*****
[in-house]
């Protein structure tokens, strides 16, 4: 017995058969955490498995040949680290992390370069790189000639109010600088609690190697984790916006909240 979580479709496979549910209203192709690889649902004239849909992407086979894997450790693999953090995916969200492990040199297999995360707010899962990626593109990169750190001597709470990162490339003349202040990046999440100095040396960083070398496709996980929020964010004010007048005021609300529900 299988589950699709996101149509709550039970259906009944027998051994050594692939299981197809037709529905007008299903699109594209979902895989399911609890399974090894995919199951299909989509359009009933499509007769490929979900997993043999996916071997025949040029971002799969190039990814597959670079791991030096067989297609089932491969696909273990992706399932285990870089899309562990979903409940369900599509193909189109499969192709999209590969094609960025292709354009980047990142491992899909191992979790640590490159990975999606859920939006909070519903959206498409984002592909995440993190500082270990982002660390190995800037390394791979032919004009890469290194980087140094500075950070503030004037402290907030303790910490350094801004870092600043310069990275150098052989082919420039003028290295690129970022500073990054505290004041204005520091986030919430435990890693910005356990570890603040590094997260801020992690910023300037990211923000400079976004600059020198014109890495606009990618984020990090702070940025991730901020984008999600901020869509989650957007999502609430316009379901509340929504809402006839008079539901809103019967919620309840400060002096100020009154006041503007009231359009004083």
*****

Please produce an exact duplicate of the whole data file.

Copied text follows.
[in-house]
């Protein structure tokens, strides 16, 4: 017995058969955490498995040949680290992390370069790189000639109010600088609690190697984790916006909240 979580479709496979549910209203192709690889649902004239849909992407086979894997450790693999953090995916969200492990040199297999995360707010899962990626593109990169750190001597709470990162490339003349202040990046999440100095040396960083070398496709996980929020964010004010007048005021609300529900 299988589950699709996101149509709550039970259906009944027998051994050594692939299981197809037709529905007008299903699109594209979902895989399911609890399974090894995919199951299909989509359009009933499509007769490929979900997993043999996916071997025949040029971002799969190039990814597959670079791991030096067989297609089932491969696909273990992706399932285990870089899309562990979903409940369900599509193909189109499969192709999209590969094609960025292709354009980047990142491992899909191992979790640590490159990975999606859920939006909070519903959206498409984002592909995440993190500082270990982002660390190995800037390394791979032919004009890469290194980087140094500075950070503030004037402290907030303790910490350094801004870092600043310069990275150098052989082919420039003028290295690129970022500073990054505290004041204005520091986030919430435990890693910005356990570890603040590094997260801020992690910023300037990211923000400079976004600059020198014109890495606009990618984020990090702070940025991730901020984008999600901020869509989650957007999502609430316009379901509340929504809402006839008079539901809103019967919620309840400060002096100020009154006041503007009231359009004083």